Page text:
Euphorbia inconstantia is a naturally-occurring interspecific hybrid first described by R. A. Dyer in 1931 and found by him in Eastern Cape to the north of the city of Makhanda which was at the time called Grahamstown. Dyer thought it was a new species and only later was it realised that it was a hybrid. It is usually cited in most literature as a cross between Euphorbia heptagona and Euphorbia polygona however populations of Euphorbia heptagona do not occur within reach of Euphorbia polygona in the vicinity and it is now thought to be a hybrid between Euphorbia pentagona and Euphorbia polygona. To the northeast and northwest of Makhanda, Euphorbia inconstantia can be found growing in close proximity to these two species and has a variable appearance with some specimens more closely resembling Euphorbia pentagona and others more closely resembling Euphobia polygona. (It is perhaps also worth mentioning at this point that Euphorbia polygona is closely allied to Euphorbia horrida and the two taxa are phenotypically very similar with Euphorbia polygona having somewhat narrower and more green stems. It is sometimes cited that Euphorbia horrida has more greenish-yellow cyathia but they both tend to have purplish cyathial glands). There are also numerous recognised infraspecific varieties of these species and the entire complex is a rich illustration of the dynamic nature of evolutionary process.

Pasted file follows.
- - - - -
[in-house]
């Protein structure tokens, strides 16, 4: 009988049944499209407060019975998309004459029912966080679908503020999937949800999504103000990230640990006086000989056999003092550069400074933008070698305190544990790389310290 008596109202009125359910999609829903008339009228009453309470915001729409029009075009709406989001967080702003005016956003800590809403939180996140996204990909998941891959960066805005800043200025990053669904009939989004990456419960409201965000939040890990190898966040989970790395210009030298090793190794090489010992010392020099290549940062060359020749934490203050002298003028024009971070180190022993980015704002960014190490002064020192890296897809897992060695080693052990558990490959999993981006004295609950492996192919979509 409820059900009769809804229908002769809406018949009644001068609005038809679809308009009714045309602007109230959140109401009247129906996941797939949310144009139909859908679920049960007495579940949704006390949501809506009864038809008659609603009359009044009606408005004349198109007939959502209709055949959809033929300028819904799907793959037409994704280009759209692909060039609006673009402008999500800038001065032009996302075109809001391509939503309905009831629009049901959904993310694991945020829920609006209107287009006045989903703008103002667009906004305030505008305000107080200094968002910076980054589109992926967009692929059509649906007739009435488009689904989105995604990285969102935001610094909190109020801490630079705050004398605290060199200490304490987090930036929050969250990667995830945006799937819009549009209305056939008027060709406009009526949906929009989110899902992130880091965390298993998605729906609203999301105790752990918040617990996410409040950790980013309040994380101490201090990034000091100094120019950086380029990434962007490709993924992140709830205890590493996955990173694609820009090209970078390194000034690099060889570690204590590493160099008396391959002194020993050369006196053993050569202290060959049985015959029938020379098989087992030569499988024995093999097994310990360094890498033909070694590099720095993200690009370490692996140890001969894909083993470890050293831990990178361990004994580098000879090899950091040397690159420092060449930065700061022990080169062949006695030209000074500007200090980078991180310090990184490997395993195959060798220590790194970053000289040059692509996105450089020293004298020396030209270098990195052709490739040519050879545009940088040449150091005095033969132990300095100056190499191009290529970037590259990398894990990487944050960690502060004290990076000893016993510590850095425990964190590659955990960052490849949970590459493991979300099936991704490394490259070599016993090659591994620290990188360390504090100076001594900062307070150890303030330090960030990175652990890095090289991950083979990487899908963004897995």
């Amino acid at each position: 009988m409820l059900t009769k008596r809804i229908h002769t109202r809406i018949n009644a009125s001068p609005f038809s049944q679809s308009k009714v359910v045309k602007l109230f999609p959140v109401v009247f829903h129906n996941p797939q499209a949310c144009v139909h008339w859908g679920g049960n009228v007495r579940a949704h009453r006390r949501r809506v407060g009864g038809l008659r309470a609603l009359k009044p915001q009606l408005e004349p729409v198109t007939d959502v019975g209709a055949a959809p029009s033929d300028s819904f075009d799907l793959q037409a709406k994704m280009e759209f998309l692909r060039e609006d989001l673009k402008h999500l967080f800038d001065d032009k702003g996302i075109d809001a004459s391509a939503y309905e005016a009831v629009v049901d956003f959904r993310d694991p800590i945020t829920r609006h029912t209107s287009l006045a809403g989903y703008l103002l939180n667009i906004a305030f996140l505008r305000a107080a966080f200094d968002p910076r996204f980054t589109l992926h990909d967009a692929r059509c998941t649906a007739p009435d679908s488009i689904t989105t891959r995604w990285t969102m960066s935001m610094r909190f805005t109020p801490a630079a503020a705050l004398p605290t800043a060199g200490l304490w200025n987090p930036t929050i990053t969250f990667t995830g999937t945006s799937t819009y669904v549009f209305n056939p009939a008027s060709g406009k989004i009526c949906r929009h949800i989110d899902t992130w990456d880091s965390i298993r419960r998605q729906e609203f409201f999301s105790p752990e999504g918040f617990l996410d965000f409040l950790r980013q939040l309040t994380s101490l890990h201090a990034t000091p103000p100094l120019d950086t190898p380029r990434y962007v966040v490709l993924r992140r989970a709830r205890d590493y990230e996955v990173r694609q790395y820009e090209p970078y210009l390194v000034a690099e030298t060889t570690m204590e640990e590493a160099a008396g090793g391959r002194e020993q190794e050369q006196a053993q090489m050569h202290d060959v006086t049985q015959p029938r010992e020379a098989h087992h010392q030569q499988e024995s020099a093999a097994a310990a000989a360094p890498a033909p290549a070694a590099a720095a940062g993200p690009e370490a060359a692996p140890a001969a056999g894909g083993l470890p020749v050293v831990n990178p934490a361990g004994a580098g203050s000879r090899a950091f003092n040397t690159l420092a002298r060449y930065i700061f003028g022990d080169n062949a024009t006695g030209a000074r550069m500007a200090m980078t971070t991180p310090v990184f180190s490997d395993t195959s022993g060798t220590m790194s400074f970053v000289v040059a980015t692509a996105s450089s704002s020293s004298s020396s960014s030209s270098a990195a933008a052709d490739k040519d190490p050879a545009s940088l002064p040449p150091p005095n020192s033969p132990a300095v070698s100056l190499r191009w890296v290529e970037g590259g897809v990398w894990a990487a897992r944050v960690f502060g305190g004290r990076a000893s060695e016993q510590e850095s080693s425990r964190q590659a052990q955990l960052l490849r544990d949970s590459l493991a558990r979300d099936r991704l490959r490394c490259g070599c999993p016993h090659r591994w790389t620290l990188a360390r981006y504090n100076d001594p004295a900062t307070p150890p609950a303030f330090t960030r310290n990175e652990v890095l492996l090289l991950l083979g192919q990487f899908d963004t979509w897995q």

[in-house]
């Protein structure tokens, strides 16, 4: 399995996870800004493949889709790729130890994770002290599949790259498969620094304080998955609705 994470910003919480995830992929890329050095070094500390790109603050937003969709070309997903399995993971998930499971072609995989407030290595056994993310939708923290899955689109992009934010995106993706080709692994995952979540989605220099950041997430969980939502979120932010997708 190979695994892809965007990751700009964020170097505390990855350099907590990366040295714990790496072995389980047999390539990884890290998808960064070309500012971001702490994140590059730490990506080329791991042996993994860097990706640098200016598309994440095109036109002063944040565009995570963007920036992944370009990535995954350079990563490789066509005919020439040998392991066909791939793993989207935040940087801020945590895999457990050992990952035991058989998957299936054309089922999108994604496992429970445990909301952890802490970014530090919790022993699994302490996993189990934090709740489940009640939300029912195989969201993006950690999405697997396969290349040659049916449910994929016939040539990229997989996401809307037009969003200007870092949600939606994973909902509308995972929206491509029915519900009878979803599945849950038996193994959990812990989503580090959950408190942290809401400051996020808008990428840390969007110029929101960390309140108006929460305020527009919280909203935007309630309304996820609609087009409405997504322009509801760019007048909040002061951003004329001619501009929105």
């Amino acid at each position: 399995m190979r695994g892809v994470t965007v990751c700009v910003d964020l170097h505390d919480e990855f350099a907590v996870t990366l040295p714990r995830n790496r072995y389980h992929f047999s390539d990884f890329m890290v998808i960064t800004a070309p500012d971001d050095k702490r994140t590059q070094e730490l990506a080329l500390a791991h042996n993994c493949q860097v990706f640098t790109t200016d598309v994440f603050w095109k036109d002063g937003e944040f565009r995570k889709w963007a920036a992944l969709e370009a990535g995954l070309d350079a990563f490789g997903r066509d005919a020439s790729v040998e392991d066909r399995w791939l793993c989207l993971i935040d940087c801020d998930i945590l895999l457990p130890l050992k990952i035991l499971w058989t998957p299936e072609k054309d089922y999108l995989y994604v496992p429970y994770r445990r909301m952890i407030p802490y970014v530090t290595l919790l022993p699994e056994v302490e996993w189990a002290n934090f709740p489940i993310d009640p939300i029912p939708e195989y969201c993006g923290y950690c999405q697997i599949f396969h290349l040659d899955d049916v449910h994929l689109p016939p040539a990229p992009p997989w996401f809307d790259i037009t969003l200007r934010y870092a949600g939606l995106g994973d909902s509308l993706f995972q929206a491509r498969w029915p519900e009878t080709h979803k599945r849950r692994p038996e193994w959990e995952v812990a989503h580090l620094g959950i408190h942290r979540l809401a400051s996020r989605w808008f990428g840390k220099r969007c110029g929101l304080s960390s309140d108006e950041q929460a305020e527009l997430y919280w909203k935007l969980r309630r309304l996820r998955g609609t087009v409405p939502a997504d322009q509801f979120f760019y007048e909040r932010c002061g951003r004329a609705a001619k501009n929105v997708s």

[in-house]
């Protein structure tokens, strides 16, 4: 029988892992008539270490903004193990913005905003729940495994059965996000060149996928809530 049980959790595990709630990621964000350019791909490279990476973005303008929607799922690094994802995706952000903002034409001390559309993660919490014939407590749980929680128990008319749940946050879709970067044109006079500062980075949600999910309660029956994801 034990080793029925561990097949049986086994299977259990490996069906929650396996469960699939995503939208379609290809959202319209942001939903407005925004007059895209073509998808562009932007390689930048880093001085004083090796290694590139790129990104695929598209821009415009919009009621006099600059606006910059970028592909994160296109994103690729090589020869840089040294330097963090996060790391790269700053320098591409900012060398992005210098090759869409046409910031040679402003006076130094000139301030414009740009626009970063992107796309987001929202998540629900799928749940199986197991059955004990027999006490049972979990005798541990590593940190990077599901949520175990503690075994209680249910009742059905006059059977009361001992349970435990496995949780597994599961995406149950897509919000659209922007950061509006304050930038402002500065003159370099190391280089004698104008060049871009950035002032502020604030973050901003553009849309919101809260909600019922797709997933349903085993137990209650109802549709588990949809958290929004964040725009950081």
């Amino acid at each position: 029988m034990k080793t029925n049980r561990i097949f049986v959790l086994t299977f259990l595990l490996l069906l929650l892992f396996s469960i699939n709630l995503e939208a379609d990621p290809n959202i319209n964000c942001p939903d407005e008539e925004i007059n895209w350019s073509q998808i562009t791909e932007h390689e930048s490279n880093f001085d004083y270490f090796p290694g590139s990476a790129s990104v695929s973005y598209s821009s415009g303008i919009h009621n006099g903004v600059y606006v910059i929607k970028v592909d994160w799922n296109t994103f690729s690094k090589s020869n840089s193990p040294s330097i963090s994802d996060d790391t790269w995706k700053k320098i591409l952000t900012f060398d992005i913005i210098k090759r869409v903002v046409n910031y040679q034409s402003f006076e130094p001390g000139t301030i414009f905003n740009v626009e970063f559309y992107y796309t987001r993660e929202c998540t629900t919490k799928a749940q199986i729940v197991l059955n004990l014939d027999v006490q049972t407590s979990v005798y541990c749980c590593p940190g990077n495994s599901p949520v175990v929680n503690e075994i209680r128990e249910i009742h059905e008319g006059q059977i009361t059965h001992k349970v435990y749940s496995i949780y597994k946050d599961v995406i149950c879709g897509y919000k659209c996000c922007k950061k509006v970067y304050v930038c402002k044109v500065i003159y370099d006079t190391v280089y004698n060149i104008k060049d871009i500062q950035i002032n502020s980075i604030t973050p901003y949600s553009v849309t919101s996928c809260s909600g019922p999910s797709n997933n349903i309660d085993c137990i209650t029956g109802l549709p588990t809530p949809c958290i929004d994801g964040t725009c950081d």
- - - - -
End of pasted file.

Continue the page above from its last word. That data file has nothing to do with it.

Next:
Euphorbia inconstantia - like its close cousins - requires a very free-draining substrate, little water and full sun. It should not be watered at all during the winter months. It is found in its natural habitat at elevations of 500m and has some cold tolerance.
|Synonyms||euphorbia x inconstantia|
|Geographical Origin||South Africa: Eastern Cape|
|Cultivation||Sunny warm aspect. Well-drained, sandy, gritty substrate. Water very sparingly, not at all during winter: October to March. Ideal indoors as a houseplant. If placed outside in the summer take care that it doesn't become water-logged during rainy weather|
|Hardiness||Has some cold tolerance and will take very mild frost for brief periods but because it must be completely dry during winter it is a challenge to grow outdoors even in the mildest of locations. A rain shelter and fleece is recommended. Ideal houseplant|
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